We took a lazy stroll through St. Martinville, Louisiana on a Saturday afternoon. Whenever we had inquired about where we should go for the history of Cajun Country, this town was recommended every time. In just the few city blocks of St. Martinville’s Town Square, we found the sampling we been hoping to find.
Ed and I wandered into the park along the Bayou Teche where we paused under the Evangeline Oak. One travel brochure claims this to be “the most photographed tree in the world.” Legend suggests that the tree marked the meeting place of two the ill-fated lovers, Evangeline and Gabriel, separated when the British forced the Acadians from Nova Scotia. Henry Wadsworth Longfellow’s 1847 epic poem “Evangeline” portrays this love story. A truer story of the deportation of the Acadians to Louisiana is revealed in the Acadian Memorial where we spent most of our time.
There’s a commemorative marker in the park not far from the Oak. As a Canadian, Ed filled with pride. The Canadian government dedicated the site “to commemorate the 1996 twinning of East Oak Park and Grand-Pré National Historic Site of Canada.” The occasion marked the 250 year anniversary of the Diaspora of the Acadians from Canada – 1755 to 2005. The British have never given apology or offered a similar tribute to the refuges that came to Louisiana.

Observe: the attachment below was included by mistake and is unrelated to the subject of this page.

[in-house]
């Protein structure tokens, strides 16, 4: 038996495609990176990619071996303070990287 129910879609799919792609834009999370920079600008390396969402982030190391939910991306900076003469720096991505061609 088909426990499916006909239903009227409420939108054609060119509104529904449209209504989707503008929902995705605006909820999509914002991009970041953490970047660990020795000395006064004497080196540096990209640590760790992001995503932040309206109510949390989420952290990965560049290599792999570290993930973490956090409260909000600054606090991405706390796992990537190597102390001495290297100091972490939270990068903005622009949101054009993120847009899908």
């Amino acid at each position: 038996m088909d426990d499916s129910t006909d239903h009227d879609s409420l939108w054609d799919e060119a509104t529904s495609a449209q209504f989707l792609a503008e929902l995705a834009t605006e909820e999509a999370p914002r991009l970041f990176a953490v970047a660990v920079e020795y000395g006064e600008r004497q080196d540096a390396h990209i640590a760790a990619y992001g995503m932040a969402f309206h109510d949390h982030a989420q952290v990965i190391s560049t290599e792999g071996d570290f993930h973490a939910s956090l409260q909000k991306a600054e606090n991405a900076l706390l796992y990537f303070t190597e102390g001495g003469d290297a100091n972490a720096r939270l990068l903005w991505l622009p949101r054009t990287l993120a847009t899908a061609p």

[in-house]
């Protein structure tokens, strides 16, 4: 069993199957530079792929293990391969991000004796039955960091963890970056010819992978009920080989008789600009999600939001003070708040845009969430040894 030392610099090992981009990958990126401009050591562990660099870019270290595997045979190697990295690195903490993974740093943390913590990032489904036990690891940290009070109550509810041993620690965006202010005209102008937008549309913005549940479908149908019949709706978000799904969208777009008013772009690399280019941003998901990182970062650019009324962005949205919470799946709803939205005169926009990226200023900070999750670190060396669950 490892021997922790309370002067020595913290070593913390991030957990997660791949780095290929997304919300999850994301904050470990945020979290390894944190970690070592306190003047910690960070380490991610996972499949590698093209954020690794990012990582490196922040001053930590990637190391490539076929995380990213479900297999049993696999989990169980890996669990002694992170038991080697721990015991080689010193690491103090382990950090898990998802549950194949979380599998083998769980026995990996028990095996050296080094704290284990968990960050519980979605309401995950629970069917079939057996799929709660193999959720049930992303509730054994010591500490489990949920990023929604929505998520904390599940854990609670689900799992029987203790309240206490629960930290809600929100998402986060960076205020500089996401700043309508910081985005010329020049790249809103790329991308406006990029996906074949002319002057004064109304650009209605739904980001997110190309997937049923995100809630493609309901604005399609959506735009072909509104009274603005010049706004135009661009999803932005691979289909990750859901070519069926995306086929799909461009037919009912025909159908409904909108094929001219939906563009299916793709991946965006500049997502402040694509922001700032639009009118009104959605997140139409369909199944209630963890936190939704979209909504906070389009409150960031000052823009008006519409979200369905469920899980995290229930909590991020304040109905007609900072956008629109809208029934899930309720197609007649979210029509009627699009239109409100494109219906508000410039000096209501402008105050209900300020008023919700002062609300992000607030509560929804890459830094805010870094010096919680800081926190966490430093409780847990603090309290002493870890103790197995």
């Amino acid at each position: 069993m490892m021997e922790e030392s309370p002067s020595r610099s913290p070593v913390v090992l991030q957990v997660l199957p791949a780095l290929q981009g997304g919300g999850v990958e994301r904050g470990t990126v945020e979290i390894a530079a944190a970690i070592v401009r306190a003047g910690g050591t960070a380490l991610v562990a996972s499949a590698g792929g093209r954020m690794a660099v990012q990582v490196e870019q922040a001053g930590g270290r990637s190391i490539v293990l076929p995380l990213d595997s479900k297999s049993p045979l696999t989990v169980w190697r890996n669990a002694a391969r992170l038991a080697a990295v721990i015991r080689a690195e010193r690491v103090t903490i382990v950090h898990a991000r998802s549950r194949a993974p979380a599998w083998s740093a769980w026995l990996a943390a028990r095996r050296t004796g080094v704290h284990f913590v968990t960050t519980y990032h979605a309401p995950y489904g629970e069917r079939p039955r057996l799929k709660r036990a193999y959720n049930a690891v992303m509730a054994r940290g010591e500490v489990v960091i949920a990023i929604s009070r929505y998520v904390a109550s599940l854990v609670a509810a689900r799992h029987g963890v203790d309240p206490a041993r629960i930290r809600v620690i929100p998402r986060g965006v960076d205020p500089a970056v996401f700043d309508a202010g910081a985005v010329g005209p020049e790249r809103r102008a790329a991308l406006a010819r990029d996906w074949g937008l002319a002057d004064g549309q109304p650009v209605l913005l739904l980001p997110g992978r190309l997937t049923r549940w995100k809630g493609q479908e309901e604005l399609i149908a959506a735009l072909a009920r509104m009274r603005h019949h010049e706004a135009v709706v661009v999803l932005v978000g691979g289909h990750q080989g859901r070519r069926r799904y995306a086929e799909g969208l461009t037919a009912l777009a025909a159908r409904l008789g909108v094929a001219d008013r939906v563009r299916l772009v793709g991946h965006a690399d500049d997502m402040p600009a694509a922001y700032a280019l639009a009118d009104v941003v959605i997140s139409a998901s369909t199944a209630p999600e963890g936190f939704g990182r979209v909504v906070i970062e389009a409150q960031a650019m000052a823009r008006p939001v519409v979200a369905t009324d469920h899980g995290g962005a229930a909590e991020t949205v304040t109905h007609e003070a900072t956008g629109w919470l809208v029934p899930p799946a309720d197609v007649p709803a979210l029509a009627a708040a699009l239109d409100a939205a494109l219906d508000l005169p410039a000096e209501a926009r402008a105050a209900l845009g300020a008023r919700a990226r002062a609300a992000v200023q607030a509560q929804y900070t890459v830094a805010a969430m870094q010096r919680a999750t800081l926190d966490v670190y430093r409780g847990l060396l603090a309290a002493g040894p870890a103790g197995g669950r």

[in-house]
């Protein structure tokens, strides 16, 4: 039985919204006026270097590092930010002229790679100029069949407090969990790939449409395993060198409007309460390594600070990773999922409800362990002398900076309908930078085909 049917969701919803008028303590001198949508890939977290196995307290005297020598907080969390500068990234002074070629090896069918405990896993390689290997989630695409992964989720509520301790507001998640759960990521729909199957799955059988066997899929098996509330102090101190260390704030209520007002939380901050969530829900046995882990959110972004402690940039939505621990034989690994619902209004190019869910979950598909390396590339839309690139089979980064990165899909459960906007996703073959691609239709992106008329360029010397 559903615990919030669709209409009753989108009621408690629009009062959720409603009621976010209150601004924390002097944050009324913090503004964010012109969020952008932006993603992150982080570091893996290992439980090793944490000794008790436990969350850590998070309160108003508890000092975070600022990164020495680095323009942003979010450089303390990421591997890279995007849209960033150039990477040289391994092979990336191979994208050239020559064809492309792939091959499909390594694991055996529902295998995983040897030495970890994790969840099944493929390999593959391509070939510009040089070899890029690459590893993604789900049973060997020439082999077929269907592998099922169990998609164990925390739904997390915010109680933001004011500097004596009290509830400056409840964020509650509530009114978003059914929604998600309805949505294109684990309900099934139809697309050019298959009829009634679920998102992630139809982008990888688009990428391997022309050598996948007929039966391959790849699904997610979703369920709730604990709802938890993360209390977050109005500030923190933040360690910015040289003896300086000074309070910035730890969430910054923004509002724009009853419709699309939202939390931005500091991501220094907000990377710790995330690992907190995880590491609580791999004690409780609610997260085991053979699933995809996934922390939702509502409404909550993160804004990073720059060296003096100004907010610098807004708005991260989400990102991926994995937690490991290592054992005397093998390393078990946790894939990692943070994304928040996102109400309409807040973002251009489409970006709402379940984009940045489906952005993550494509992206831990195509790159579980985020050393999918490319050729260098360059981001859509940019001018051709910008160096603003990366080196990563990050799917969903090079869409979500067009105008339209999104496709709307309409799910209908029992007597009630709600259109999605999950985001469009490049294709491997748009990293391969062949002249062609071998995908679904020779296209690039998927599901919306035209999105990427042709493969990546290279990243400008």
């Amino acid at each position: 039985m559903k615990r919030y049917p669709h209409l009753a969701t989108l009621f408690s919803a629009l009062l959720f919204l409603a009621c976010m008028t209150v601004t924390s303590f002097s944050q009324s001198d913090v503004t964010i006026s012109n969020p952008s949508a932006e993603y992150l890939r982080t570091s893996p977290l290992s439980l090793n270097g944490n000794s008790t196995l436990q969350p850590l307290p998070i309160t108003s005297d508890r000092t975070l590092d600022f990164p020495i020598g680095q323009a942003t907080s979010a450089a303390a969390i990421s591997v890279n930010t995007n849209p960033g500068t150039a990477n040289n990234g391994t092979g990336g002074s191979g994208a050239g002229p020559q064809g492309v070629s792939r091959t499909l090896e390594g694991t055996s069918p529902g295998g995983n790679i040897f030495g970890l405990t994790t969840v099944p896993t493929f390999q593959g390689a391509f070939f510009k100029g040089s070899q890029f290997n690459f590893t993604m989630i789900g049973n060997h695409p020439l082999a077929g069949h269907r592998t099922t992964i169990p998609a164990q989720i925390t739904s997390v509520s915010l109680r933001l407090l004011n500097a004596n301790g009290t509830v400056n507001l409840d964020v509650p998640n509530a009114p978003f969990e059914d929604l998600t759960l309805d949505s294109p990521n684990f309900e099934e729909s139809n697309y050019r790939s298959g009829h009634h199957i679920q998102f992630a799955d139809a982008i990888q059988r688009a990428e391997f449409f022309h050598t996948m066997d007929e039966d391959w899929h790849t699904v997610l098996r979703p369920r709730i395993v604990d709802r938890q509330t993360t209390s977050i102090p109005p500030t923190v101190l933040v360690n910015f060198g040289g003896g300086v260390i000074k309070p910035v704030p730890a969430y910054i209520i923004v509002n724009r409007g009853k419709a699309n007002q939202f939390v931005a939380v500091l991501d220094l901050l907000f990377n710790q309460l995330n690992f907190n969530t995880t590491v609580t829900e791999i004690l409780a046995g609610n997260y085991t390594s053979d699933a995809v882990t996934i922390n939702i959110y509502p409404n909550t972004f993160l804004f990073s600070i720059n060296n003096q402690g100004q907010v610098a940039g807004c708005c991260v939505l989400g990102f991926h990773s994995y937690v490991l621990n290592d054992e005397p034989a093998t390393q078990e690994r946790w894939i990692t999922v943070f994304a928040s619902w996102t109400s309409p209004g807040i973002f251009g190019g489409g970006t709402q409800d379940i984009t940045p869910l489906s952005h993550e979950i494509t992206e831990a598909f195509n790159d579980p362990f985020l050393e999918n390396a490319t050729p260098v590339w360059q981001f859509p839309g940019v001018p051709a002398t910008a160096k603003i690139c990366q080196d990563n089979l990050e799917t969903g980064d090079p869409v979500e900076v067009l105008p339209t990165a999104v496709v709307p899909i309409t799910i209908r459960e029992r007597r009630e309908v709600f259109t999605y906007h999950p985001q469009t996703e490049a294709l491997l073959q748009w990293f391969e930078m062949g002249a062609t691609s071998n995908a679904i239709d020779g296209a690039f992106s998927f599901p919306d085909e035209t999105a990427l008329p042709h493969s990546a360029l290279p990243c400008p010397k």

We found shimmering Mardi Gras costumes and paintings by regional artists in the Duchamp Opera House on Main Street. One of the local artists was manning the store. She showed us her painting of children walking into the local church – St. Martin De Tours Catholic Church – dressed for the celebration their First Holy Communion. She told us she priced the painting high because she really didn’t want to sell it.
We visited that church in the painting as parishioners began arriving for Saturday Mass. The church was established in 1765, building circa is 1844. Inside, pews have wooden gates with a spot for family names. Years ago parishioners could reserve the row exclusively for their family. We learned the tradition is ignored today. Outside the church is the Evangeline Monument, a statue of this Acadian heroine.
Our visit to Martinsville ended in Dana’s Bakery with a cup of fresh brewed coffee and an assortment of cookies – macaroons and peanut butter ones to be exact. While we recharged on caffeine and sugar, we talked with a man and his son who had come to help close up the bakery for the day. From this man, we learned about the economic struggles of the community – plant closures, cost of diesel for farmers, worries over the war, and concerns about the presidential
election. From the boy, we saw the hope for a good tomorrow. It was here that the Acadian
past, Louisiana present, and the future all came together.
April 12, 2008